• Indicate the difference in work between the unlisted procedure and the comparison code using a percentage. For example, you may estimate that the unlisted procedure required 50 percent more time for exposure, exploration, and closure than the comparison CPT code.
  • Indicate the normal fee for the comparison CPT code and indicate the fee for the unlisted CPT code based on the percentage of more or less work required and documented in your letter. For example, you may indicate that your normal fee for comparison CPT code is $1,000, and therefore you have set your fee for the unlisted procedure at $1,500 because it required 50 percent more time for exposure and exploration.
  • For Medicare patients, if the unlisted procedure performed is one that other surgeons may perform in similar clinical circumstances, it would be helpful to share this information with the surgical representative on the Medicare Contractor Advisory Committee (CAC). This exchange provides the opportunity to inform and educate the Medicare Contractor Medical Director (CMD) of the new procedure so that future cases may be reviewed and processed more efficiently. Eliciting the support of the surgery CAC representative provides the opportunity to establish open lines of communication with the CMD to discuss coding and billing issues as they arise, including changes and updates in payment, and other pertinent information between the contractor and medical community.

Keep in mind that the percentage indicated in step 3 is critically important, although the payor will adjust up or down from its fee schedule, not the physician’s charge.

Coding examples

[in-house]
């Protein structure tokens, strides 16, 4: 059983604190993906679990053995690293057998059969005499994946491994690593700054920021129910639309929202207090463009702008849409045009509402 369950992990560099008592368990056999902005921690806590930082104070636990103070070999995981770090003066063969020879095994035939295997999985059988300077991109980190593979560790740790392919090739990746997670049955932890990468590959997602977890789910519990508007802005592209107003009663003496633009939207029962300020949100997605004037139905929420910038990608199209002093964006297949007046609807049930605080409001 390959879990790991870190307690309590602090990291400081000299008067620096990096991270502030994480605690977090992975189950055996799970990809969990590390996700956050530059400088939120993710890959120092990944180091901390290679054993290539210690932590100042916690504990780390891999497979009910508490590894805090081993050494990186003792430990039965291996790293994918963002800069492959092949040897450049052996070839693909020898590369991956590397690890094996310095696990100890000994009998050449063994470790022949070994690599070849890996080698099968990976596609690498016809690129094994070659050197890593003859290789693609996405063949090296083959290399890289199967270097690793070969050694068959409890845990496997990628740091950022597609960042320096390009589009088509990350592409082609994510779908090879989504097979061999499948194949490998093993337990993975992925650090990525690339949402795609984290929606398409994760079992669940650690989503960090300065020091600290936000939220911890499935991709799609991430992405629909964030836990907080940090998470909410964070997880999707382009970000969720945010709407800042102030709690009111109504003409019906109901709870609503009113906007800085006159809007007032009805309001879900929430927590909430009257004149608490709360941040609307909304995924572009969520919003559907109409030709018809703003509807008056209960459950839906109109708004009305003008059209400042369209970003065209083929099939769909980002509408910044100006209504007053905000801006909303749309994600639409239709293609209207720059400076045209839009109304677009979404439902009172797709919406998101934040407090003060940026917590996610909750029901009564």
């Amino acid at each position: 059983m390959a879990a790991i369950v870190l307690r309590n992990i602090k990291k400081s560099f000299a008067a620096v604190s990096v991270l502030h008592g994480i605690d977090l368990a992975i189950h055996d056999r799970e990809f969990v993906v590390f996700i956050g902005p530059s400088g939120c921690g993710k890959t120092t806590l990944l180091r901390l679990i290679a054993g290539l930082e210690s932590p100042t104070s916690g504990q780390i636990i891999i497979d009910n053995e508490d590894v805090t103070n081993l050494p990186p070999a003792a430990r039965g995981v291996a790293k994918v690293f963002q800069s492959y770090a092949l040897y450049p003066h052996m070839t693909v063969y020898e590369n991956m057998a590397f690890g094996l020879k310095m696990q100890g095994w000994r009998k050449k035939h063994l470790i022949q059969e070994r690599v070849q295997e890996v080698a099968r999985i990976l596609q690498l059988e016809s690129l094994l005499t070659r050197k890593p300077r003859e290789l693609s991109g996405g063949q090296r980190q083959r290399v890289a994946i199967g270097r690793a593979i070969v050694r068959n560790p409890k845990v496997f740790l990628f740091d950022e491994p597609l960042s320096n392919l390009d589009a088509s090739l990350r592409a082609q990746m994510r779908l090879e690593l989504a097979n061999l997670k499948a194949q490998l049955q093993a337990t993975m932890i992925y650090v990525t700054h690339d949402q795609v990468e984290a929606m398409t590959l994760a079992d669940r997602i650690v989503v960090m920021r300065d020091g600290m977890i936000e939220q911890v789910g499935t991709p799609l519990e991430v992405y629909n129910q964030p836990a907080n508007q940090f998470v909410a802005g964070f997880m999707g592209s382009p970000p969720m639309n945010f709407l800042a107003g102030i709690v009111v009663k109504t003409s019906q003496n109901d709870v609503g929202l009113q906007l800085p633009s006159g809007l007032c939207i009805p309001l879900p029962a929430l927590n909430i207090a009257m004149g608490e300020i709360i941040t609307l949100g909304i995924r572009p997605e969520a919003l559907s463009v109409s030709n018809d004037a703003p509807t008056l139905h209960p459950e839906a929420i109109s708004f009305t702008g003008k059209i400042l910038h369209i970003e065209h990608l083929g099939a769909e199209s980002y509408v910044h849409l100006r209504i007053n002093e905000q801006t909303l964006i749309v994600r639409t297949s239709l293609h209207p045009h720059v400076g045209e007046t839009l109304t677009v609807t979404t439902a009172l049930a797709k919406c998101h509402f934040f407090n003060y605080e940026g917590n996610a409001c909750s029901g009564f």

Table 1 provides examples of CPT unlisted codes and comparison CPT codes that should be reported for procedures that do not have a specific CPT or HCPCS code.

Table 1. Examples of CPT Unlisted Codes and Comparison CPT Codes

Procedure
performed
Unlisted CPT code reported
on claim form
Comparison CPT code
referenced in cover letter
Laparoscopic subtotal gastrectomy with Roux-en-Y 43659, Unlisted laparoscopy procedure, stomach 43633, Gastrectomy, partial, distal; with Roux-en-Y reconstruction
Laparoscopic gastrojejunostomy 43659, Unlisted laparoscopy procedure, stomach 43820, Gastrojejunostomy; without vagotomy
Laparoscopic internal hernia repair 44238, Unlisted laparoscopy procedure, intestine (except rectum) 44050, Reduction volvulus, intussusception, internal hernia by laparotomy
Laparoscopic pylorotomy 43659, Unlisted laparoscopy procedure, stomach 43800, Pyloroplasty
Open appendicostomy 44799, Unlisted procedure, small intestine 44300, Placement, enterostomy or cecostomy, tube open (eg, for feeding or decompression) (separate procedure)
Phlebectomy, less than 10 stabs 37799, Unlisted procedure, vascular surgery 37765, Stab phlebectomy of varicose veins, 1 extremity, 10-20 stab incisions
Hemorrhoidectomy, external, single column/group 46999, Unlisted procedure, anus 46255, Hemorrhoidectomy, internal and external, single column/group

Conclusion

When reporting an unlisted code to describe a procedure or service, it is necessary to submit supporting documentation along with the claim to provide an adequate description of the nature, extent, and need for the procedure and the time, effort, and equipment necessary to provide the service. For more detailed information about submitting an unlisted code to Medicare, see Chapter 26 of the Medicare Claims Processing Manual.


*All specific references to CPT codes and descriptions are ©2016 American Medical Association. All rights reserved. CPT and CodeManager are registered trademarks of the American Medical Association.

Centers for Medicare & Medicaid Services. Medicare Claims Processing Manual, Chapter 26: Completing and Processing Form CMS-1500 Data Set (Rev. 3637, 10-28-16).Available at: www.cms.gov/Regulations-and-Guidance/Guidance/Manuals/Downloads/clm104c26.pdf. Accessed June 30, 2017.